Cal junior Farida Osman pulled out a lifetime best at Pac-12s, clocking 50.53 on her way to a decisive victory. Osman finally defeated USC senior Kendyl Stewart who beat her by 0.04 for the 2015 Pac-12 title and then defeated her by just 0.02 at NCAAs where Stewart was 3rd and Osman was 4th. Osman set her previous personal best at NCAAs last year where she clocked 50.94. Now that she has finally defeated Stewart, Osman should be flying high heading into NCAAs. Considering she dropped time from Pac-12s to NCAAs last season, we should expect the same from her this year, and doing so will give her a spot on the podium, something that eluded her last season.
Hellen Moffitt of UNC had a breakout swim at the ACC Championships, swimming a time of 50.67 in the 100 fly preliminaries. Though she didn’t top Kelsi Worrell in prelims, she certainly served notice around the NCAA with that swim. Moffitt regressed a little in the final, swimming about half a second slower than she did in the morning, but still finishing 2nd by a comfortable margin. Still, both of those swims were well under her previous personal best of 51.98 from the 2015 ACC Championships. Last year she was a bit slower at NCAAs (52.13 in prelims and 52.53 in the B-final) than she was at ACCs, so it’s unclear whether or not she can recreate her 50.67 performance at NCAAs. She has also consistently swum faster in prelims than finals, which is not the best attribute to have, but one of the keys at the NCAA Championships is the ability to throw down a fast time in prelims.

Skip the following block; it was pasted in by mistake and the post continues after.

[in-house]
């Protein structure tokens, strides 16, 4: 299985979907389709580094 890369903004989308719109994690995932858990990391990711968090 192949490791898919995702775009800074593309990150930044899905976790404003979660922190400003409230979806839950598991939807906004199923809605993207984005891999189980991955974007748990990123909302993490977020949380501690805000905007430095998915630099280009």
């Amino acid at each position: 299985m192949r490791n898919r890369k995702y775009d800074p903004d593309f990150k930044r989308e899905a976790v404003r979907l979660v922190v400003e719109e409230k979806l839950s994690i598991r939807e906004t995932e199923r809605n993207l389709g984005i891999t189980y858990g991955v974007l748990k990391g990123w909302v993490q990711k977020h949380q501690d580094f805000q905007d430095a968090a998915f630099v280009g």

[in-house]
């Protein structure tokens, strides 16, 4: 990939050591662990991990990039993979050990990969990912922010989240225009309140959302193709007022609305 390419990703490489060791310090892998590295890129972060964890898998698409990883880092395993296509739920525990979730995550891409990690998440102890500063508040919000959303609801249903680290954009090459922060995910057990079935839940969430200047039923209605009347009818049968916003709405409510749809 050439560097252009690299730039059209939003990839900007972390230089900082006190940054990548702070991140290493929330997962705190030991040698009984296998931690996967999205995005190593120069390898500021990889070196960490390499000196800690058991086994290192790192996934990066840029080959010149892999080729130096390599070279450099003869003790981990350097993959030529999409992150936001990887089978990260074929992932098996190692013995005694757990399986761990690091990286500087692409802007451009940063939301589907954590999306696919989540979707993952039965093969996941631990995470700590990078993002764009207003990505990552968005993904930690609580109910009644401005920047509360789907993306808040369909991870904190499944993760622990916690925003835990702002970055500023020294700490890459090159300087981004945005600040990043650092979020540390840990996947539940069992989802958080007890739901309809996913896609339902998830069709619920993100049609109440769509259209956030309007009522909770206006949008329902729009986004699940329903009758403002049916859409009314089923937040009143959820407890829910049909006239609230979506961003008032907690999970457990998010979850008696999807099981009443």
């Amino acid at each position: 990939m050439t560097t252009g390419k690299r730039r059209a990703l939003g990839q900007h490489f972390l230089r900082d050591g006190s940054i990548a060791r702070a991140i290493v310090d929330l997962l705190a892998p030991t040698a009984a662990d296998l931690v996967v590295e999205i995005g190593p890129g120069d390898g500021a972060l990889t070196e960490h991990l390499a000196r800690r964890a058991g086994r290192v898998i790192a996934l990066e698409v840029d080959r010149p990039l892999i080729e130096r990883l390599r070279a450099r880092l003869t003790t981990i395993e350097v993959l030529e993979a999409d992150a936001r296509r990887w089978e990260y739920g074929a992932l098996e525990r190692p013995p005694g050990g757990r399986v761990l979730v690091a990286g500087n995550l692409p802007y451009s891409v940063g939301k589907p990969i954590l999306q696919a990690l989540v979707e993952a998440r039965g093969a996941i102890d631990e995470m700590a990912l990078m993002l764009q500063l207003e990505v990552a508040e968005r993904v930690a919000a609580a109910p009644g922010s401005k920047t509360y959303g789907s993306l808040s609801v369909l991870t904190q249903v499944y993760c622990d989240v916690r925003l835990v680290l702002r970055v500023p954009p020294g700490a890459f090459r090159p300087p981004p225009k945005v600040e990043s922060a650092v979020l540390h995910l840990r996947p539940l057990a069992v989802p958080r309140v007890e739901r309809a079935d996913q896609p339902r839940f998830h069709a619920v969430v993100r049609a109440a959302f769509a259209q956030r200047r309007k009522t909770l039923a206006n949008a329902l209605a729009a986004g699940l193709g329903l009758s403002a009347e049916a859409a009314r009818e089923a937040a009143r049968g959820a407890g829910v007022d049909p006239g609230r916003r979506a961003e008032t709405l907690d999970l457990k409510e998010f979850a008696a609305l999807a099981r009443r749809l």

Prior to 2016, Texas A&M’s Sarah Gibson had never broken 52 in the 100 fly. She hadn’t even broken 53 coming into the 2015-16 campaign, as it wasn’t one of her regular events. Last year at NCAAs she competed in the mid-distance freestyle events, but not the 100 fly. At the Art Adamson Invite in November she posted a 52.35, and then surprised many as she dominated the SEC field, going 50.99 in prelims and then 51.17 in finals for the win. What’s even more impressive is Gibson hasn’t dropped the 500 free, as she was 3rd at SECs in that event and also was 2nd in the 200 fly. She will no doubt be a major threat at NCAAs, the question is the same as it is for Hellen Moffitt: can she drop time from conference to NCAAs? We’ll see.